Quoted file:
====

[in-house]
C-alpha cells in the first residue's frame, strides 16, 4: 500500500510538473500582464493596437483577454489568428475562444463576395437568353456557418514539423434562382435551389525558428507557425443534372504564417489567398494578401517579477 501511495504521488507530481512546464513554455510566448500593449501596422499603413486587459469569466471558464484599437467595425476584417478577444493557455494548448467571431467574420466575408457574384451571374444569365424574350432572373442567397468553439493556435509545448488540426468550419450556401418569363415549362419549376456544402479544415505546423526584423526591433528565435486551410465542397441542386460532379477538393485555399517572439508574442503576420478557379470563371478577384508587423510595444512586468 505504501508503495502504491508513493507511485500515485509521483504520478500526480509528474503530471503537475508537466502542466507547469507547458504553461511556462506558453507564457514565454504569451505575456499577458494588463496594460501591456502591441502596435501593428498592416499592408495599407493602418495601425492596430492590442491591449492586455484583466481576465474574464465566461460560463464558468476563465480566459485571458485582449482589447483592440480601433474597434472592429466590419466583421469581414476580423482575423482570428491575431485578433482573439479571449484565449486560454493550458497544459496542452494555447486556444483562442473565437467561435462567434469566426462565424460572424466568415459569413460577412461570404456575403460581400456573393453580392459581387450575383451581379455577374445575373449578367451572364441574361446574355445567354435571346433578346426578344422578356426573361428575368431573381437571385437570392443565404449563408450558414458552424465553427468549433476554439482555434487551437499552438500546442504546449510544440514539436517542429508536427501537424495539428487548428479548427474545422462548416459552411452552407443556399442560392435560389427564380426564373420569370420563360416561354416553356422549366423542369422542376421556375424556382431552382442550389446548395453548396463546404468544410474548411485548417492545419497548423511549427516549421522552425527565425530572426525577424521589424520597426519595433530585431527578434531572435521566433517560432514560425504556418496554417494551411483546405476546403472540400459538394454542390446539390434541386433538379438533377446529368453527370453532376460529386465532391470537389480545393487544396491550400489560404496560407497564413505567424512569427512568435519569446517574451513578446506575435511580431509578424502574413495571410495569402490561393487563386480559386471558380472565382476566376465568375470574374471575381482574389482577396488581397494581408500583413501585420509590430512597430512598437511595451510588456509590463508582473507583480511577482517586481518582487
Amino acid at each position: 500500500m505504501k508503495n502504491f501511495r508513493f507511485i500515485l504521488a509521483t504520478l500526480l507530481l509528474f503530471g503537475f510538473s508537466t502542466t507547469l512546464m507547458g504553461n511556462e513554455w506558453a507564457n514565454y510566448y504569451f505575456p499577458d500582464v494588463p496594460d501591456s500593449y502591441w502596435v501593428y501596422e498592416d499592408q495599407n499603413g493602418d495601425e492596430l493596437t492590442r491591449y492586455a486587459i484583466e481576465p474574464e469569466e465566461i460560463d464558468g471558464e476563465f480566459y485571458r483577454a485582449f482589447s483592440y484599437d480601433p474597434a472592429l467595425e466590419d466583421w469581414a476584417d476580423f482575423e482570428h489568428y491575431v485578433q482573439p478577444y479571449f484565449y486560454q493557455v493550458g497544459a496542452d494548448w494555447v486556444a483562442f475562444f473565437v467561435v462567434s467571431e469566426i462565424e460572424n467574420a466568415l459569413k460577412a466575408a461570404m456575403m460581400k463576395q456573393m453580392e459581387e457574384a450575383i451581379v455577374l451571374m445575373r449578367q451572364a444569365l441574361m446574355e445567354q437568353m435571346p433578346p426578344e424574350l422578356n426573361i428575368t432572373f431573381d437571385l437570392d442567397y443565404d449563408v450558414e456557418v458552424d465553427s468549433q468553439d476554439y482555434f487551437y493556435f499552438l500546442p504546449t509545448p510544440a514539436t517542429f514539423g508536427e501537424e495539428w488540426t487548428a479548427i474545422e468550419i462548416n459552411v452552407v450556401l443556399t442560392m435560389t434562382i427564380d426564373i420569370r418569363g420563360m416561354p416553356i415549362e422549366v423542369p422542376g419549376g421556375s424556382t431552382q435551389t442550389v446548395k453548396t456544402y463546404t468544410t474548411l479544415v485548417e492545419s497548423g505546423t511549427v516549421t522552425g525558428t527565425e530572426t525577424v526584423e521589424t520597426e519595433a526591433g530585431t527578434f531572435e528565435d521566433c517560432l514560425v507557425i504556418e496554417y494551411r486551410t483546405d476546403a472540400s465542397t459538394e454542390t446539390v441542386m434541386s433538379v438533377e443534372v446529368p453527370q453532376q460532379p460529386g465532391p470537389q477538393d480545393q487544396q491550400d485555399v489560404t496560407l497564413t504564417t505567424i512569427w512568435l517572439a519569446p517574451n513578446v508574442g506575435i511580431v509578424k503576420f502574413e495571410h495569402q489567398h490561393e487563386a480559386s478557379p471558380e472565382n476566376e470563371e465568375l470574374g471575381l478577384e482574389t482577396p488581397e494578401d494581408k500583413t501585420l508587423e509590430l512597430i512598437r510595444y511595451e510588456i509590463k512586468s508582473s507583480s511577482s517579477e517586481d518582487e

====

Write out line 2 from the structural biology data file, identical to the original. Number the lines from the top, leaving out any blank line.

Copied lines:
C-alpha cells in the first residue's frame, strides 16, 4: 500500500510538473500582464493596437483577454489568428475562444463576395437568353456557418514539423434562382435551389525558428507557425443534372504564417489567398494578401517579477 501511495504521488507530481512546464513554455510566448500593449501596422499603413486587459469569466471558464484599437467595425476584417478577444493557455494548448467571431467574420466575408457574384451571374444569365424574350432572373442567397468553439493556435509545448488540426468550419450556401418569363415549362419549376456544402479544415505546423526584423526591433528565435486551410465542397441542386460532379477538393485555399517572439508574442503576420478557379470563371478577384508587423510595444512586468 505504501508503495502504491508513493507511485500515485509521483504520478500526480509528474503530471503537475508537466502542466507547469507547458504553461511556462506558453507564457514565454504569451505575456499577458494588463496594460501591456502591441502596435501593428498592416499592408495599407493602418495601425492596430492590442491591449492586455484583466481576465474574464465566461460560463464558468476563465480566459485571458485582449482589447483592440480601433474597434472592429466590419466583421469581414476580423482575423482570428491575431485578433482573439479571449484565449486560454493550458497544459496542452494555447486556444483562442473565437467561435462567434469566426462565424460572424466568415459569413460577412461570404456575403460581400456573393453580392459581387450575383451581379455577374445575373449578367451572364441574361446574355445567354435571346433578346426578344422578356426573361428575368431573381437571385437570392443565404449563408450558414458552424465553427468549433476554439482555434487551437499552438500546442504546449510544440514539436517542429508536427501537424495539428487548428479548427474545422462548416459552411452552407443556399442560392435560389427564380426564373420569370420563360416561354416553356422549366423542369422542376421556375424556382431552382442550389446548395453548396463546404468544410474548411485548417492545419497548423511549427516549421522552425527565425530572426525577424521589424520597426519595433530585431527578434531572435521566433517560432514560425504556418496554417494551411483546405476546403472540400459538394454542390446539390434541386433538379438533377446529368453527370453532376460529386465532391470537389480545393487544396491550400489560404496560407497564413505567424512569427512568435519569446517574451513578446506575435511580431509578424502574413495571410495569402490561393487563386480559386471558380472565382476566376465568375470574374471575381482574389482577396488581397494581408500583413501585420509590430512597430512598437511595451510588456509590463508582473507583480511577482517586481518582487